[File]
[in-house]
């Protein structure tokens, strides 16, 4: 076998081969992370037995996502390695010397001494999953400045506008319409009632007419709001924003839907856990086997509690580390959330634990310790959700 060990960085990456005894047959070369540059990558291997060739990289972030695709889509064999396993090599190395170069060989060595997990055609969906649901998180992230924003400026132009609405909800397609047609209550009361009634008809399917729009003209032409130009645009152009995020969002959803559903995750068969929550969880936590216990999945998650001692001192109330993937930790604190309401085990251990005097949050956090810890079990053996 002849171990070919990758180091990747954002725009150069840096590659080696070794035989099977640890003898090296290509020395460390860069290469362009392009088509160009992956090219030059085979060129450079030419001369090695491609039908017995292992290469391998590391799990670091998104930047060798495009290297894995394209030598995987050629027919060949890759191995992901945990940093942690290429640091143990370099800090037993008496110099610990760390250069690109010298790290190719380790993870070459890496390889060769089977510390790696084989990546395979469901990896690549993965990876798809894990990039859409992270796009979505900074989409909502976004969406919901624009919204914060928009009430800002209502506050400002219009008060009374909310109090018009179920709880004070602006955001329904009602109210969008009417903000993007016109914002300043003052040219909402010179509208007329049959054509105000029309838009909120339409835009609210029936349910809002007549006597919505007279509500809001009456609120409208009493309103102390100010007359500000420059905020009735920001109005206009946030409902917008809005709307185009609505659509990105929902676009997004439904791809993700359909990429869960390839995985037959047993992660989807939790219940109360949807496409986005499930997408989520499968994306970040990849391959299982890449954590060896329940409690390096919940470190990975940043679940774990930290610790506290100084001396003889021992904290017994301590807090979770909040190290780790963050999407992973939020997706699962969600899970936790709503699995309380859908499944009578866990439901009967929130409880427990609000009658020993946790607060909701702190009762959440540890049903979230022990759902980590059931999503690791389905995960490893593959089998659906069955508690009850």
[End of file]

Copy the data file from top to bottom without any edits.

[in-house]
């Protein structure tokens, strides 16, 4: 076998081969992370037995996502390695010397001494999953400045506008319409009632007419709001924003839907856990086997509690580390959330634990310790959700 060990960085990456005894047959070369540059990558291997060739990289972030695709889509064999396993090599190395170069060989060595997990055609969906649901998180992230924003400026132009609405909800397609047609209550009361009634008809399917729009003209032409130009645009152009995020969002959803559903995750068969929550969880936590216990999945998650001692001192109330993937930790604190309401085990251990005097949050956090810890079990053996 002849171990070919990758180091990747954002725009150069840096590659080696070794035989099977640890003898090296290509020395460390860069290469362009392009088509160009992956090219030059085979060129450079030419001369090695491609039908017995292992290469391998590391799990670091998104930047060798495009290297894995394209030598995987050629027919060949890759191995992901945990940093942690290429640091143990370099800090037993008496110099610990760390250069690109010298790290190719380790993870070459890496390889060769089977510390790696084989990546395979469901990896690549993965990876798809894990990039859409992270796009979505900074989409909502976004969406919901624009919204914060928009009430800002209502506050400002219009008060009374909310109090018009179920709880004070602006955001329904009602109210969008009417903000993007016109914002300043003052040219909402010179509208007329049959054509105000029309838009909120339409835009609210029936349910809002007549006597919505007279509500809001009456609120409208009493309103102390100010007359500000420059905020009735920001109005206009946030409902917008809005709307185009609505659509990105929902676009997004439904791809993700359909990429869960390839995985037959047993992660989807939790219940109360949807496409986005499930997408989520499968994306970040990849391959299982890449954590060896329940409690390096919940470190990975940043679940774990930290610790506290100084001396003889021992904290017994301590807090979770909040190290780790963050999407992973939020997706699962969600899970936790709503699995309380859908499944009578866990439901009967929130409880427990609000009658020993946790607060909701702190009762959440540890049903979230022990759902980590059931999503690791389905995960490893593959089998659906069955508690009850």